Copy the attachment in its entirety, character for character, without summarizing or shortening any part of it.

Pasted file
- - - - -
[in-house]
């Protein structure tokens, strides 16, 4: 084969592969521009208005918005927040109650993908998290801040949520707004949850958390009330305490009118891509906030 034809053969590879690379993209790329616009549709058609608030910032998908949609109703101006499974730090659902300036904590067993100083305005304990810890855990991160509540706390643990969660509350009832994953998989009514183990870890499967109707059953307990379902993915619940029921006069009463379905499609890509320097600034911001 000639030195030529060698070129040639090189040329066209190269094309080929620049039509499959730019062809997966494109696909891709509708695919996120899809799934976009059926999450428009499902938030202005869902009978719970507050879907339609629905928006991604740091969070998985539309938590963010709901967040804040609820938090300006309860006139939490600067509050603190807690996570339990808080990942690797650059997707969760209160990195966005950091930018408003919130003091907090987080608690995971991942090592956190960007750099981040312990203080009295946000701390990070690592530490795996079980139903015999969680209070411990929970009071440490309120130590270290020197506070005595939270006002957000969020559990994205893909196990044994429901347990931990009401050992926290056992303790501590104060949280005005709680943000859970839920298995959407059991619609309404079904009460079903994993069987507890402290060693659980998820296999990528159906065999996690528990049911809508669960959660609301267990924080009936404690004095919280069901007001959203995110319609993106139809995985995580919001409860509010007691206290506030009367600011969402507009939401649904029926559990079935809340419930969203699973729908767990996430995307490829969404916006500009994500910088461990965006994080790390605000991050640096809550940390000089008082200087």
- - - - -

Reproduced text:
[in-house]
């Protein structure tokens, strides 16, 4: 084969592969521009208005918005927040109650993908998290801040949520707004949850958390009330305490009118891509906030 034809053969590879690379993209790329616009549709058609608030910032998908949609109703101006499974730090659902300036904590067993100083305005304990810890855990991160509540706390643990969660509350009832994953998989009514183990870890499967109707059953307990379902993915619940029921006069009463379905499609890509320097600034911001 000639030195030529060698070129040639090189040329066209190269094309080929620049039509499959730019062809997966494109696909891709509708695919996120899809799934976009059926999450428009499902938030202005869902009978719970507050879907339609629905928006991604740091969070998985539309938590963010709901967040804040609820938090300006309860006139939490600067509050603190807690996570339990808080990942690797650059997707969760209160990195966005950091930018408003919130003091907090987080608690995971991942090592956190960007750099981040312990203080009295946000701390990070690592530490795996079980139903015999969680209070411990929970009071440490309120130590270290020197506070005595939270006002957000969020559990994205893909196990044994429901347990931990009401050992926290056992303790501590104060949280005005709680943000859970839920298995959407059991619609309404079904009460079903994993069987507890402290060693659980998820296999990528159906065999996690528990049911809508669960959660609301267990924080009936404690004095919280069901007001959203995110319609993106139809995985995580919001409860509010007691206290506030009367600011969402507009939401649904029926559990079935809340419930969203699973729908767990996430995307490829969404916006500009994500910088461990965006994080790390605000991050640096809550940390000089008082200087």